Figure 2: Negative and Positive views of the EU (source: Eurobarometer).
What will this mean for the elections in May? Piedrafita and Renman (2014: 24) argue that it is likely that turnout will further decrease because of a lack of interest and information, and because support for the EU has declined. However, even if a substantial group of eurosceptics is elected, making it more difficult for mainstream parties to form a winning coalition, it is unlikely that the eurosceptics will be able to organize themselves into one group (Piedrafita & Renman, 2014: 29). For example, while the French eurosceptic party, Front National, polled first in an October 2013 opinion poll (Pertusot &Rittelmeyer, 2014: 4), they have already managed to alienate other populist parties because of their anti-Semitic reputation (Piedrafita & Renman, 2014: 29). Additionally, Eurobarometer figures (fig. 2) indicate that sceptics are still in the minority even in the most euroseceptic of countries (Pirro, 2014: 16). Although, what may be significant is that the eurosceptics could comprise a large number of MEPs who would be pre-disposed to reject many of the proposals made by the Commission which could hinder the ability of the Parliament to pass legislation. Stratulat & Emmanouilidis (2013: 9-10) argue that in order to change the narrative of the EP elections, the pro-EU parties must explain to the electorate why the EU matters and dismantle the myths which are put forward by the anti-EU parties. However, there is little indication that this will happen as it is just over 2 months until the election and as of yet very little is visible in mainstream media. Since the introduction of the Lisbon Treaty there has been considerable extension in powers of the Parliament, most notably the increased use of the ordinary legislative procedure, which increases the importance of the Parliament to almost level with the Council (Piedrafita, 2014). However, as Adshed and Hill note, many people do not know or care enough about the EU to engage (2005: 538). Eurobarometer data indicates that people would be more likely to vote if they were better informed about the functioning of the Parliament and the EU as a whole (Stratulat & Emmanouilidis, 2013: 3), which shows that the ‘knowledge gap’ is a barrier to breaking the trend of second-order elections. In conclusion, while the upcoming EP elections are novel, with the rise of the eurosceptic vote in the on-going financial crisis, it seems unlikely that they will stimulate the average voter to engage. Protest voters are much more likely to vote than those in the mainstream (Stratulat & Emmanouilidis, 2013: 7-8) and knowledge about the functioning of the EU is still very low. Therefore it appears likely that turnout will be at an all time low and the elections will continue to follow the second-order national election trend. While the European Parliament hopes that ‘this time will be different’, it seems unlikely that it will be, at least, not the way they might like.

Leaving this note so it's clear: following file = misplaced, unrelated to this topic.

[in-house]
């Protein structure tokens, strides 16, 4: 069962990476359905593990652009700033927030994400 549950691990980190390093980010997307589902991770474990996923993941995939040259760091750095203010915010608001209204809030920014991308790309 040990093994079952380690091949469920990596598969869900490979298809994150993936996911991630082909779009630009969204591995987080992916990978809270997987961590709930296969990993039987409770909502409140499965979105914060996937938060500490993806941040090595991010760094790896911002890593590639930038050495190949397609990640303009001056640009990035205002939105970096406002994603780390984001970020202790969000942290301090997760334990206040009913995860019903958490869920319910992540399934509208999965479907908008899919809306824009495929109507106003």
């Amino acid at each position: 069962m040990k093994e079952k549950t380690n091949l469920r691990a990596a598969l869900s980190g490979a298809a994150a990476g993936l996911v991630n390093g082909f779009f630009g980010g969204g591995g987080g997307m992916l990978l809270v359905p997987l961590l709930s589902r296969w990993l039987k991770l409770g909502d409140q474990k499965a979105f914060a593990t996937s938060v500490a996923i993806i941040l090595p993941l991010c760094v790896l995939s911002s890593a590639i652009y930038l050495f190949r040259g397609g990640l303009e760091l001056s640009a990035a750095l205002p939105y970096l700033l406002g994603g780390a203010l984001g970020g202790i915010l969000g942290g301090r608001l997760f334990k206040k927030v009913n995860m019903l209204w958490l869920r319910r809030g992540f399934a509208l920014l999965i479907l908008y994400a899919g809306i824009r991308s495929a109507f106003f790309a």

Eleanor Hayden is a final year History and Politics student at University College Dublin. She grew up in Brussels where she attended a European School. Her area of interests include Conflict Resolution and Genocide in which she intends to pursue further studies.